Tell me a few things about your trip in US at 70s. Do you have any amusing tales to tell from there?

I went down south hitchhiking. I had my hair cut: Easy Rider syndrome. When I got to Nashville, I found a cheap hotel, no air conditioning. I opened the window and over the roof in front I saw: Ryman Auditorium. That's where the Grand Ole Opry used to be broadcasted from. I ran to the street and around the corner. They let me in for free, I don't remember why. On stage were Johnny Cash and Ray Charles together. No comment. A few days after that, I met Bill Monroe who told me about DeFord Bailey for the first time. I was 20.



What is the best advice a bluesman ever gave you? Of all the people you’ve meeting with, who do you admire the most?

Even if the blues is often about complaining, black music is generally a message of hope. Black music is the wildest and most important cultural kick in the ass of the XX century. Most of the arts have been touched by the groove. Jazz uses each one's freedom to build together.

I have great admiration and respect for Luther Allison. He was as talented as generous and elegant in all kinds.


Are there any memories from Gil Scott-Heron, which you’d like to share with us?

Lots of good times. Meeting Gil Scott-Heron was very moving. He was in prison when we recorded the rhythm track of "Home is Where the Hatred is". We didn’t know if we could record him. Fortunately, he went out a few weeks later and we went back to N.Y. to record vocal and harp. We picked him up in Harlem and went to the studio downtown. He was really glad because he had not been in a studio for a long time. He sung us some new songs he wrote, playing the Rhodes, joking and finally put a great voice on "Home is Where the Hatred is".  We were ready to take him back when Brian Jackson and all his musicians came into the studio to celebrate. I was glad and lucky to share their joy.


You have played with many bluesmen. It must be hard, but which gigs have been the biggest experiences for you? Which memory makes you smile?

As I said jamming with BB was a treat! I did some gigs with musicians from Tim Duffy's foundation to help old bluesmen. One of them was Georges Higgs. He was not a young man anymore and it was a great time to listen to his versions of famous blues. None of them was a regular twelve bars. Had to keep my ears opened. His favorite key was F #. Fortunately I had an old B harp in my set!



Is there any difference and similarity between the blues, rock, folk and country harmonica to the feeling?

Music is music. Whatever you play you can be right or wrong. Just try to bring something to the song. Your part can change the whole feeling.


What’s the best jam you ever played in? What are some of the most memorable gigs you've had?

I hate jams. I like to build things and jam is too often a competition. "You got to Serve Somebody" is right.

Talking about gigs, I played several times in Vienne (France): 8000 people in a roman theater. It's something.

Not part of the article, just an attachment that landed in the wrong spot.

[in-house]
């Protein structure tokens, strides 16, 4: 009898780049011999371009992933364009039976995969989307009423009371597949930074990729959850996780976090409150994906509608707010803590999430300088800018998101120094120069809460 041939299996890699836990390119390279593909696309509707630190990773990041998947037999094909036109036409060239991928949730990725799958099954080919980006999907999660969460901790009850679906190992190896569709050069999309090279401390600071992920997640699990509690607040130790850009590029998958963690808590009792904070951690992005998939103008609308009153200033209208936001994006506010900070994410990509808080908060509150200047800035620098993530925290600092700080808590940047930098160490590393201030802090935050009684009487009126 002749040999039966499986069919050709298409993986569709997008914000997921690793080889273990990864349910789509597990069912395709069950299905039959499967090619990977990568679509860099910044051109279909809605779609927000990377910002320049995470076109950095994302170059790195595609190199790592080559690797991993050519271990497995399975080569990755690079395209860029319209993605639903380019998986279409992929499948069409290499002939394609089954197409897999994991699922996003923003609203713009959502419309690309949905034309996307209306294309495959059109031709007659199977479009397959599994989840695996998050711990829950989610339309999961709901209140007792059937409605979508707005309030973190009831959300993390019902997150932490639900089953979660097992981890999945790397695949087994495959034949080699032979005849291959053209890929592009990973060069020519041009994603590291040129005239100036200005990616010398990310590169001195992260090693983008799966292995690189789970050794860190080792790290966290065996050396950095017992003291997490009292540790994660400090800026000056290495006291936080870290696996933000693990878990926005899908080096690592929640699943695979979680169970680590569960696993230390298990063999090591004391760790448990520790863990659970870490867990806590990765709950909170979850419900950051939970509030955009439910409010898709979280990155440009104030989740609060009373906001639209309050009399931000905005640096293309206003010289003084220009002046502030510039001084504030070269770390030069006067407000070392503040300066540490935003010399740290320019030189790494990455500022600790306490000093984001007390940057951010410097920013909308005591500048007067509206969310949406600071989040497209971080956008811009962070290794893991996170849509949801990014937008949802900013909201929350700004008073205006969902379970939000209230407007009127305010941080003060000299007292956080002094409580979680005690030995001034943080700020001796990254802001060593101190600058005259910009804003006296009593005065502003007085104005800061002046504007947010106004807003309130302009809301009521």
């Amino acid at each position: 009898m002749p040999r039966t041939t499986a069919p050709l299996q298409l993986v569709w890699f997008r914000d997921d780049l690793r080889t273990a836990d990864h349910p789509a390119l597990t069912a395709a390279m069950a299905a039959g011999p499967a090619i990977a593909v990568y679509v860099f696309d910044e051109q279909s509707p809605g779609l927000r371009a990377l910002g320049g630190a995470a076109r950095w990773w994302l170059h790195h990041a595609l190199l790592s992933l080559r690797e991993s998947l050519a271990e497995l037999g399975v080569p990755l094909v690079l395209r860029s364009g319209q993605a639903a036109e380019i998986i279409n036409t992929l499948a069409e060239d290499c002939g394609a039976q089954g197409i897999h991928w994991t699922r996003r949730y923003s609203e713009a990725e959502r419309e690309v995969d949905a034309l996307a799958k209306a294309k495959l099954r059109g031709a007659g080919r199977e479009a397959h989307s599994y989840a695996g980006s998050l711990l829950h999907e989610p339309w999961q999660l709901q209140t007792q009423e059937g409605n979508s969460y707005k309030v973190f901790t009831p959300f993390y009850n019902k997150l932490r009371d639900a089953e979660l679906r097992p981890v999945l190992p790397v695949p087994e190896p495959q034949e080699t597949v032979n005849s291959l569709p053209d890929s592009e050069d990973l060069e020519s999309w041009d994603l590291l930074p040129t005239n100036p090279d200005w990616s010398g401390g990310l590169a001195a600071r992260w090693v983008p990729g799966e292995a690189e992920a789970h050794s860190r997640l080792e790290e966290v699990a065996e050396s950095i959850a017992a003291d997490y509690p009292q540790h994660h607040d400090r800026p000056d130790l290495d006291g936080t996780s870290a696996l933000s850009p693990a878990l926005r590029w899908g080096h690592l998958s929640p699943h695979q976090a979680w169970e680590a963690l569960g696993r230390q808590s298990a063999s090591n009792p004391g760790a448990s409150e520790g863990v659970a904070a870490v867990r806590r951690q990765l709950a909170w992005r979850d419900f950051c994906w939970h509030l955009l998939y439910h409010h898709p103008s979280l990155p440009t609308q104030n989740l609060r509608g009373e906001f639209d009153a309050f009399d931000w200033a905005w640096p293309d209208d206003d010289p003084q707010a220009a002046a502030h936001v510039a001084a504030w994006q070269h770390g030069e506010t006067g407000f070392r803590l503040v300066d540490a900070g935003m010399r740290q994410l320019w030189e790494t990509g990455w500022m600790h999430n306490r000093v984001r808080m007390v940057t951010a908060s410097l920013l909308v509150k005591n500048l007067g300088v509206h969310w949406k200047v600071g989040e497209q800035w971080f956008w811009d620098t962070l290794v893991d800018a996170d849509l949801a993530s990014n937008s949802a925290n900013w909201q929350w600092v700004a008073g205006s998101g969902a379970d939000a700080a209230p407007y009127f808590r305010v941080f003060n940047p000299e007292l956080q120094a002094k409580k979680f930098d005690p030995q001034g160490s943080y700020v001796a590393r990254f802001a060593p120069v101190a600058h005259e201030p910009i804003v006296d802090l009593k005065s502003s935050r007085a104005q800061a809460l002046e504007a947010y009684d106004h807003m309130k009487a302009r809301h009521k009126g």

Some music styles can be fads but the blues is always with us.  Why do think that is? Give one wish for the BLUES

It's a basic style. Kind of a grandmother who had many children all different: rock, jazz, soul...

I just wish we don’t forget music tells the story of men and women who suffered to be considered as human beings.


You have traveling all around the world. What are your conclusions?

Even if we listen to music with our own cultural code, it stays a precious bridge to understand each other.


Do you know why the sound of the harmonica is connected to the blues? What are the secrets of blues harp?

I wish I knew! Harmonica is a very intimate instrument. You have the music in your mouth. You breathe it ... Like a voice.


How has the music business changed over the years since you first started in music?

What surprises me is that it took so long to change. It is probably the first time in history that a system lives so long. The biggest year for music industry was 2002. Itunes started in 2003. It's a new era coming. 78 lasted from 1920 to 1950, vinyl from 1950 to 1980, cd from 1980 to 2010 and now what? Musicians will keep on playing anyways.


Which things do you prefer to do in your free time? What is your “secret” DREAM? Happiness is……

I love photography, I read a lot, I represent artists in a rights society...

Happiness is absence of griefs, first. Usually, we think about happiness when we lose it. Let's take time to appreciate when we are happy.


Which of historical music personalities would you like to meet?

I believe somebody like Ry Cooder has a lot to tell. I am glad to meet new musicians anyways.


What advice would you give to aspiring musicians thinking of pursuing a career in the craft?

Play for your own pleasure. If other people are pleased by your playing, try to understand why. Ask them. Remember that music is not what you play but what other people hear.


Jean-Jacques Milteau's official website